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How do you turn a barrel with out chatter?

I never got the finish I wanted from lathe turning,by rough turning and then into the Landis ,the ground finish was ideal to take the hot blue .........blueing doesnt want a mirror polished finish ,but a very smooth microscopically scratched one that reflects light in a particular way.
So how does that air steady / follower rest work ? Do you keep adding pressure as you turn ? Or just more air after a cycle / pass ?
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If you want to build an air cylinder device,find one of the old Westinghouse trailer brake valves off a WW2 tank recovery tractor.........these valves are all brass,and look really nice,just like the brake controll off a steam loco........if you cant find one,then any semi trailer brake controll pre electronics will work the same ......and you can find a 1960s/70s one for nothing ,usually.
Make yourself some replacement spring loaded followers for your travelling steady, the basic concept is the same as a spring loaded tap follower just with brass pads fitted instead of a point. I profile right down to light sporter contours between centers without any chatter running at 800rpm. The spring was a Barnard firing pin spring cut in half and it seems to provide adequate pressure, I would expect a Rem 700 spring would work just fine.

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I would usually run the tool closer to the follower than this but on this occasion the set-up required this and again it worked perfectly.

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I also run polished inserts for aluminium to take my final passes as they are very sharp and leave an excellent finish, 416 stainless is soft and these inserts last well in this application.
Using Kenametal DCMT3251LF KC5010Grade is my goto. The smaller the nose rad the less tool pressure. I tried to get VNMG to work for me but the negative geometry just makes for chatter.

Might have to try those inserts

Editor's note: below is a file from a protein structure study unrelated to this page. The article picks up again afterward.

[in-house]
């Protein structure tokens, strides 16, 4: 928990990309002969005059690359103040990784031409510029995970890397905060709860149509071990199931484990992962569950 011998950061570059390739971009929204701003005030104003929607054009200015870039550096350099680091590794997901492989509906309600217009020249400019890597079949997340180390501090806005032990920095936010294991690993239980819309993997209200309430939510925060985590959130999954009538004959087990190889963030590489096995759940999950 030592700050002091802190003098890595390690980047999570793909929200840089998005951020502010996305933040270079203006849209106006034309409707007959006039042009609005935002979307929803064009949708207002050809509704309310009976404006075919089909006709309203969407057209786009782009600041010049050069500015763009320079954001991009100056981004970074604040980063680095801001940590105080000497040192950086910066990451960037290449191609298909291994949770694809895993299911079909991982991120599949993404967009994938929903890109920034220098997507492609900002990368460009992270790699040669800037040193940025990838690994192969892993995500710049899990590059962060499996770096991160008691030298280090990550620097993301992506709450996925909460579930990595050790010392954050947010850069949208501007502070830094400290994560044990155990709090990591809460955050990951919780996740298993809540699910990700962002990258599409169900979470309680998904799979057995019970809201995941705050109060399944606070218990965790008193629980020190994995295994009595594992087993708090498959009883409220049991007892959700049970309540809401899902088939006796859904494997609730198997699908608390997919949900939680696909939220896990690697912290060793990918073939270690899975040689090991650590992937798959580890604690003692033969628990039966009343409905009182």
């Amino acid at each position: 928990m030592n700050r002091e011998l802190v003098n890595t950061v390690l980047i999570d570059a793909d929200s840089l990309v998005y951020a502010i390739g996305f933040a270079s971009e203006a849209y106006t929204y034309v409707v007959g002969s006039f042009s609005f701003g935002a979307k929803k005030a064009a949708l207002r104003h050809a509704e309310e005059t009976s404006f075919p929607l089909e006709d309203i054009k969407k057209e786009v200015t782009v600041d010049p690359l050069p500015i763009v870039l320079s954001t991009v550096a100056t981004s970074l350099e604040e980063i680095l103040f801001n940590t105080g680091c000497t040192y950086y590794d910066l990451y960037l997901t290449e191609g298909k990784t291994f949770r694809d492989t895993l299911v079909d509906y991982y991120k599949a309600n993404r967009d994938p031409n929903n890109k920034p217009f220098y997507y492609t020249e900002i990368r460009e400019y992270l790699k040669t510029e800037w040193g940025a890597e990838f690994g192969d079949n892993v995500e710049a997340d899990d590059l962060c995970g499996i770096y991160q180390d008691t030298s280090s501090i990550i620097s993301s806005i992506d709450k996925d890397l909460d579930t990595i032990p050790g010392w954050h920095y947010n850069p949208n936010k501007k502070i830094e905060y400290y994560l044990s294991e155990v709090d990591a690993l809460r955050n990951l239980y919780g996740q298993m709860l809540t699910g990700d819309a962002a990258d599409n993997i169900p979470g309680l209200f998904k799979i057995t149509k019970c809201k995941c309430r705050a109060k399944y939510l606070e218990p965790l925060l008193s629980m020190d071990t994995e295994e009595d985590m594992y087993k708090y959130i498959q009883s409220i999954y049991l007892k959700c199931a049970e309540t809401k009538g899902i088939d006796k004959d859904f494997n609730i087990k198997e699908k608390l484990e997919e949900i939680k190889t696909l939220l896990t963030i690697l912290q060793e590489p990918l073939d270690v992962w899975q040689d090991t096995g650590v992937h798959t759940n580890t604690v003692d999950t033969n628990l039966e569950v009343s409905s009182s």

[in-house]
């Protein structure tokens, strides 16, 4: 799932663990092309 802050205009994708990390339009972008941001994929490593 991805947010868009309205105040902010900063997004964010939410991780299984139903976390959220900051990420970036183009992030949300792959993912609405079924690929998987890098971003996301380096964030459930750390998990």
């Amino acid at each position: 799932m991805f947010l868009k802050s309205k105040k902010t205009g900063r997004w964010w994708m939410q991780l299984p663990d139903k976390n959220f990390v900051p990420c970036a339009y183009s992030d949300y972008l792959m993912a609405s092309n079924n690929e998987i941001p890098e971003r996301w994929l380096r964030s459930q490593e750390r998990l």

Got some Anschutz 22LR match barrels that I've chambered that I need to turn from 1.25" dia to .920" diameter. Orignal plan was to turn to .925" dia, then get them centerless ground to size. (i use a guy who's very reasonably priced for centerless grinding)

But will try those inserts, see how they work out. May forgo the centerless grinding.

Will do them on a Graziano SAG14, which is still as tight as a you know what
I would think it impossible to get chatter with a 1&1/4" dia in any usable length........chatter usually sets in when youre getting down near 1/2" dia on a light sporter profile........any hoo ,you aint done chatter till you get the awful chatter screech on a big part in a horizontal borer ......a clever apprentice could arrange a shrieking tune on the borer ,until the workshop manager would be driven out of his soundproof office "enough" "enough"

I beg to differ, any barrel blank generally will chatter if the tool pressure is too high, the rpm is to high, the feed per rev is too high or low. Also depends if you are turning with a pre-qualified end in a chuck or collet or as we do usually a face driver on one end and a live center in the other. Many drilled blanks are way out at one end or another so throw an interupted cut into the mix. Also having that nice hole down the middle make things want to sing. I have seen chatter in barrel blanks that are deeper than most barrels are FLUTED.